“Entitled, elitist, etc” or “That being said”

I have to preface this by saying: No, I haven’t finished the Mass Effect series. I know it’s been out for some time. It is sitting on my shelf, with the rest of them, waiting to be played (I like the series, just didn’t like the class I chose and I’m debating using my old save file, or starting from scratch, and it’s been a lengthy decision).

That being said: What gives people the idea that the fans, or anyone really (outside of the people who actually produced the game) has the right to say whether that the ending should or shouldn’t be what gets released?

As a writer, I’m used to commentary. People think an idea should go here, or there and most people aren’t shy to tell you. And that’s just part of the game. I can live with that. But if you don’t like an ending, or some storyline doesn’t end up where you expected it to. Does that automatically mean you should complain until it’s changed? Well, as most are likely aware – apparently the answer is yes. I know I’m kicking a dead horse here. I’m sure the concept, at least surrounding Mass Effect 3 anyway, is a debate that’s long dead, or has been done to death – but it’s something that came up today and I just had to get it out.

I know there are different ways to look at this argument. I think there are two clear, and definable sides. 1) Art is open to interpretation or 2) The value is entirely defined by the end user.

There is definitely some spill-over between the two options I’ve put forth. Of course interpretation is kin to the concept of the end user’s value of the story/product. That being said: I doubt Hemmingway, Fitzgerald or King sat around in their houses, reading complaints about the ways their stories ended, thinking about how they can re-write them to make the “fans” happy.

In case it isn’t readily evident by this point – I fall hard into category 1. Your experience, and how something affects you is a common outcome from both options, but the experience is interpreted through the art itself. And the piece, be it a painting, a story or a videogame, is all open to interpretation.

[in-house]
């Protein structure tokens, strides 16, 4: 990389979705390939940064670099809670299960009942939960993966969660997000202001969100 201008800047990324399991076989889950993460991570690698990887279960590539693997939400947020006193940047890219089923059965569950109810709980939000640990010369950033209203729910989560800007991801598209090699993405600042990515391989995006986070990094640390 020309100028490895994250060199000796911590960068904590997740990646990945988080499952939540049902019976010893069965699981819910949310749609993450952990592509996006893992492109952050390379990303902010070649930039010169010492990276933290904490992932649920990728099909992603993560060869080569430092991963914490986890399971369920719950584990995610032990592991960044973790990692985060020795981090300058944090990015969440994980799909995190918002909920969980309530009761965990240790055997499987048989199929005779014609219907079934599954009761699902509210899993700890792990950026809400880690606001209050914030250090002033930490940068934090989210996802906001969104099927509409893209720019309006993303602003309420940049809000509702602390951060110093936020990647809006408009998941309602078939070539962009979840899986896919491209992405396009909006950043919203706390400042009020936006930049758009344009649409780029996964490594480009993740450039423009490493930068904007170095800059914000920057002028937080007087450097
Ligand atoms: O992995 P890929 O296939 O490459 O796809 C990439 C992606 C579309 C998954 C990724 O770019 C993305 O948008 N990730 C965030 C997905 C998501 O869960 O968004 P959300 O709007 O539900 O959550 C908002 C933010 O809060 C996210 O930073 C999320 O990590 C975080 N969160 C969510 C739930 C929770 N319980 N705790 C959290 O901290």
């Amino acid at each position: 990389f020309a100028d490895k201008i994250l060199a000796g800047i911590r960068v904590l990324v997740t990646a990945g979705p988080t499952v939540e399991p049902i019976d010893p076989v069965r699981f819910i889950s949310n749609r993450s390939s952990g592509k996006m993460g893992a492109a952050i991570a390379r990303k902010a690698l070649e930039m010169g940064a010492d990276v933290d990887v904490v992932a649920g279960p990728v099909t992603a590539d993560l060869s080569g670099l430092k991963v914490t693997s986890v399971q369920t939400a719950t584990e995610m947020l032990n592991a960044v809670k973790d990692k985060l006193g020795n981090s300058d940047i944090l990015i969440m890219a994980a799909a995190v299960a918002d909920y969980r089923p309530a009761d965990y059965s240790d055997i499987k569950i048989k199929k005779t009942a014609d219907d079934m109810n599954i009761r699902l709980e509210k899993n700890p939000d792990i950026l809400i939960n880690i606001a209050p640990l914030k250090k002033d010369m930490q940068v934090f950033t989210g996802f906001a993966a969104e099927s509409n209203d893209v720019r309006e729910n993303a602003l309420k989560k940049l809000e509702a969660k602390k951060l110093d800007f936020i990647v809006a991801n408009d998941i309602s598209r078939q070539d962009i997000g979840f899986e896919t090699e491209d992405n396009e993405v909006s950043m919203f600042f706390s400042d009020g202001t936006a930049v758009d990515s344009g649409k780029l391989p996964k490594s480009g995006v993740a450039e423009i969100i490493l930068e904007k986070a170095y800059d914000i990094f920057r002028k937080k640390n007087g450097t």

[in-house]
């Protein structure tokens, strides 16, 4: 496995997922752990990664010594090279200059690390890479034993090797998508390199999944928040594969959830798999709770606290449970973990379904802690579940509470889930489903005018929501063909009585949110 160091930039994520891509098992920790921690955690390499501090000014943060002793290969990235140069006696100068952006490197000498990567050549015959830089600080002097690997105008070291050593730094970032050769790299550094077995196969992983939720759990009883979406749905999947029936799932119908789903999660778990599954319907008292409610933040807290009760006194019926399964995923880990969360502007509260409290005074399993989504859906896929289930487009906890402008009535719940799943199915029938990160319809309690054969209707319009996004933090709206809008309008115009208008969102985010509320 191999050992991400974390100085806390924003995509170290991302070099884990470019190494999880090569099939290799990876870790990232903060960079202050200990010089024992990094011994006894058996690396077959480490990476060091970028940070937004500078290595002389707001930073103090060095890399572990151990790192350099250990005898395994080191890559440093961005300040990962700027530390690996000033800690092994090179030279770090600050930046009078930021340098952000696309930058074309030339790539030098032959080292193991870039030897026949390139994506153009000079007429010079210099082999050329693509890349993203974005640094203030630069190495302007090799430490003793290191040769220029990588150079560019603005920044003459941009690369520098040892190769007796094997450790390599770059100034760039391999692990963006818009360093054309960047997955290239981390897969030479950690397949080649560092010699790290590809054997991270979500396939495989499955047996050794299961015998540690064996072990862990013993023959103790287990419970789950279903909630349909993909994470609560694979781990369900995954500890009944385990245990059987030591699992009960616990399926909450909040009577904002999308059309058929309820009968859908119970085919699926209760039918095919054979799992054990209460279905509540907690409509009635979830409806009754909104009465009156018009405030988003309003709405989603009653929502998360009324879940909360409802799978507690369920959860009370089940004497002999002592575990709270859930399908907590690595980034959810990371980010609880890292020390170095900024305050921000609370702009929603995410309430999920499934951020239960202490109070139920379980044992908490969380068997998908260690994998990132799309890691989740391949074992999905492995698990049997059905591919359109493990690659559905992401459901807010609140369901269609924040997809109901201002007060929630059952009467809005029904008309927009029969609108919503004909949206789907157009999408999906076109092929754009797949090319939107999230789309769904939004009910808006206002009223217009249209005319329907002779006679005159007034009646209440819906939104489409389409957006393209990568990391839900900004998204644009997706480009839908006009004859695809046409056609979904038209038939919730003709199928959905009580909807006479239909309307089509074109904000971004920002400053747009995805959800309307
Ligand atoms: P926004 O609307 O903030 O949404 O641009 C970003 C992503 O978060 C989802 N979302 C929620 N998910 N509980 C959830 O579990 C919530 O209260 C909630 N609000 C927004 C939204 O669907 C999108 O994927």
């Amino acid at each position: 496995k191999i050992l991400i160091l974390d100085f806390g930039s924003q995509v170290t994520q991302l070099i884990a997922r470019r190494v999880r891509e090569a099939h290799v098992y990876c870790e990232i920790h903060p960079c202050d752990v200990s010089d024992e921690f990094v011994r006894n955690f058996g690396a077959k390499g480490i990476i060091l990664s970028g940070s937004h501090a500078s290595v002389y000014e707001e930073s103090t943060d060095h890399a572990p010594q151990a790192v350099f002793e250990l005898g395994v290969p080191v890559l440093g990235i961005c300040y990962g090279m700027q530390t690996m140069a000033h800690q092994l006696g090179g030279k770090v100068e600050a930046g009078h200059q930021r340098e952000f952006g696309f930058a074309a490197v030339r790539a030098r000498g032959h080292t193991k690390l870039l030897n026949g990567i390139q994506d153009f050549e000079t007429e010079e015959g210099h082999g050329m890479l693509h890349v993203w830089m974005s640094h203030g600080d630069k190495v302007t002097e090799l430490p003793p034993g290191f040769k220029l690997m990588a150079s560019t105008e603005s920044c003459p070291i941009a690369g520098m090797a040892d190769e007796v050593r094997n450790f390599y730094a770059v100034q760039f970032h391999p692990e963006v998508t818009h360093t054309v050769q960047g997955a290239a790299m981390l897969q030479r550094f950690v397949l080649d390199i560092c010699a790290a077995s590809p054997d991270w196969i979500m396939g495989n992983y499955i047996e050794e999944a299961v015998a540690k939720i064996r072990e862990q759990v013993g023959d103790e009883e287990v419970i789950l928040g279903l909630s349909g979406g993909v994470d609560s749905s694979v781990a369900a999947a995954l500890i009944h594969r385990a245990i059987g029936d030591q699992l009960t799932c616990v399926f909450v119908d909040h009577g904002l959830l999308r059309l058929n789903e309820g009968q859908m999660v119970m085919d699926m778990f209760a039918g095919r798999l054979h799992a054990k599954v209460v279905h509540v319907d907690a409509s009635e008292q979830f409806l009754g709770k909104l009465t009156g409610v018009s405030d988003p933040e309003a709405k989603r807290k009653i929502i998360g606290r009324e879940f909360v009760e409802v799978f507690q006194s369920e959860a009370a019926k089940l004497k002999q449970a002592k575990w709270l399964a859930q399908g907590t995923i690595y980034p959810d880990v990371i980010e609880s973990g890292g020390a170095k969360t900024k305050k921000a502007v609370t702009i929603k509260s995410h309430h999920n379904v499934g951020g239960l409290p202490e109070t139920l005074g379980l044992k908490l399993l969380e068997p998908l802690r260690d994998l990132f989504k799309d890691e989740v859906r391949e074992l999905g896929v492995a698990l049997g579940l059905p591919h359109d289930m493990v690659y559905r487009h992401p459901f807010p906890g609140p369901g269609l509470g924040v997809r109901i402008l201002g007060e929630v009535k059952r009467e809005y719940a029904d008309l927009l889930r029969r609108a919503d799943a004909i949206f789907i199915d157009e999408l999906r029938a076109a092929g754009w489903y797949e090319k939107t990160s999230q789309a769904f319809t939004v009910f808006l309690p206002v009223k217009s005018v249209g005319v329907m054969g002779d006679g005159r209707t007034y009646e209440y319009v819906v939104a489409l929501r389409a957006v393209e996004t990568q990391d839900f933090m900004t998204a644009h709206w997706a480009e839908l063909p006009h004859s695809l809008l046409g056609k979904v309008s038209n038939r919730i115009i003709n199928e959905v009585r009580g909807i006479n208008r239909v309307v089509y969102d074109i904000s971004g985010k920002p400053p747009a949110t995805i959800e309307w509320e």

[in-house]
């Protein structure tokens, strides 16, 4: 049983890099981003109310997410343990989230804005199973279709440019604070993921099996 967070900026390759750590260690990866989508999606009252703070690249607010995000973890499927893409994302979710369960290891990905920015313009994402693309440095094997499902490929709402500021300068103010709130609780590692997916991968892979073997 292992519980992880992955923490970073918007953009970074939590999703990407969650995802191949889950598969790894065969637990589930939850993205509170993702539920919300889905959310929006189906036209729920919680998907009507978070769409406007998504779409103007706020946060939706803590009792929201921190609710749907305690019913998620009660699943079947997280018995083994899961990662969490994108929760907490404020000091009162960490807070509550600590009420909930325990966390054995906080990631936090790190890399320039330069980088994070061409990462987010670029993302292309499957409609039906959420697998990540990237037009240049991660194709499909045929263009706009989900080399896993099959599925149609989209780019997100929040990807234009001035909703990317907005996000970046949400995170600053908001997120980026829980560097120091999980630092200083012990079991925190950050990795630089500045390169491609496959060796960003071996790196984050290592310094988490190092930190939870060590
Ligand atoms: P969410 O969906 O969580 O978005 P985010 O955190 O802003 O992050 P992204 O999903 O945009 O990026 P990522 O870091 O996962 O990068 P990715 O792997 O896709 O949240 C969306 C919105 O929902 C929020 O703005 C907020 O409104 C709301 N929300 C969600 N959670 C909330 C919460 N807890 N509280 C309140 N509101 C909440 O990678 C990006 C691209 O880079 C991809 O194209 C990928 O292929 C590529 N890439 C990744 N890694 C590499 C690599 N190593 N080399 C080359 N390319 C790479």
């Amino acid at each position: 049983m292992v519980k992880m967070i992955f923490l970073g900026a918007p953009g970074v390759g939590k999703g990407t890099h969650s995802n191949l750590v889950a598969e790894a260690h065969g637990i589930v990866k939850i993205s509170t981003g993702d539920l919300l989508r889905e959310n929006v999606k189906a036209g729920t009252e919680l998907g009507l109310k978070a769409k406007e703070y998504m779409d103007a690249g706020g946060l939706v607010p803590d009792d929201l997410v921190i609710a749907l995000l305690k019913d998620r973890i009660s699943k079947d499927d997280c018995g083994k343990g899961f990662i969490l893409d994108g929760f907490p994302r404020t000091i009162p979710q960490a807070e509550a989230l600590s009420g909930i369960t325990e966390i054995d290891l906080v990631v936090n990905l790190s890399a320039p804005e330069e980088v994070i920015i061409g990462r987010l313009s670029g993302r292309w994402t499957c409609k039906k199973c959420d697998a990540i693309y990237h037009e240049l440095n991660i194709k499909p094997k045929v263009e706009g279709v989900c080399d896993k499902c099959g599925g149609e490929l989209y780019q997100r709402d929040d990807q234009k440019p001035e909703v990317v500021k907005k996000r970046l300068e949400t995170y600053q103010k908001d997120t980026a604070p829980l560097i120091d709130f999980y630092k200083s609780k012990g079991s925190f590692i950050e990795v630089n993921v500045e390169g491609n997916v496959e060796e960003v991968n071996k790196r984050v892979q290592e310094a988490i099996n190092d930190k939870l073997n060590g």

That’s why I like people who say “Hey, this is what I’ve done, do with it what you will”. Like this guy:

If anything, I hate the fact that they caved and added DLC that “fixed” or “improved” the endings. I get why they did it. The fan dollars speak louder than artistic integrity. Shareholders and the money-people always have the last and loudest say. Which is a shame. And I’m not going to get into the artist vs the artist who sells out vs “the man”, but, well, that’s kind of where we’re at. It’s an amazing thing to get paid for one’s art. One’s talent. But subjecting yourself to having to pander to an audience because someone or some group isn’t “pleased” by what you’ve produced. That’s the worst.

Vonnegut said it best:

“As for literary criticism in general: I have long felt that any reviewer who expresses rage and loathing for a novel or a play or a poem is preposterous. He or she is like a person who has put on full armor and attacked a hot fudge sundae or a banana split.”

Now, we’re not talking literary criticism, but the point stands on it’s own. Well, except for the part about the audience being critics. I guess it’s another one of those situations where you can’t please everybody. With that in mind, though, I really hate the mentality. Do I like every ending of everything I read/watch/play? Definitely not. But it is what it is. Either it has merit, or doesn’t. That doesn’t mean having paid to consume the product, that if I’m displeased with how it turns out, I should moan and complain until someone fixes it. Just deal with it.

– The Ego